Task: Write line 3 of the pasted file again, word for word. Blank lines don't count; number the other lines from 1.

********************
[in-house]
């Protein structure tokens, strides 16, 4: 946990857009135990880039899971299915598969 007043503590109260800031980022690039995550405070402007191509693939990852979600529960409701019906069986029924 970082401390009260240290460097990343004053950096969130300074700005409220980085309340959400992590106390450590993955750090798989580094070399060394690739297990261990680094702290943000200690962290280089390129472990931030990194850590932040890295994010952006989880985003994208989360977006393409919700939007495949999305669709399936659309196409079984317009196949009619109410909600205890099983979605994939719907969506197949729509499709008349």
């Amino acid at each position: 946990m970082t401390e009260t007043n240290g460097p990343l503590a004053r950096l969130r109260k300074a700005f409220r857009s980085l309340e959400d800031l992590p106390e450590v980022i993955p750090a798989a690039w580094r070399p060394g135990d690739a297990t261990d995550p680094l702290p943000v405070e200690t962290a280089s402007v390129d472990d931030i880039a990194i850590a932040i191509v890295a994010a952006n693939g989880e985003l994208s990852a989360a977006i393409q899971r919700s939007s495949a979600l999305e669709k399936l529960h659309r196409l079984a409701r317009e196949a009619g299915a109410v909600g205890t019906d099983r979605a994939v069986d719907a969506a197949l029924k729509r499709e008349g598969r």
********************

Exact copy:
């Amino acid at each position: 946990m970082t401390e009260t007043n240290g460097p990343l503590a004053r950096l969130r109260k300074a700005f409220r857009s980085l309340e959400d800031l992590p106390e450590v980022i993955p750090a798989a690039w580094r070399p060394g135990d690739a297990t261990d995550p680094l702290p943000v405070e200690t962290a280089s402007v390129d472990d931030i880039a990194i850590a932040i191509v890295a994010a952006n693939g989880e985003l994208s990852a989360a977006i393409q899971r919700s939007s495949a979600l999305e669709k399936l529960h659309r196409l079984a409701r317009e196949a009619g299915a109410v909600g205890t019906d099983r979605a994939v069986d719907a969506a197949l029924k729509r499709e008349g598969r």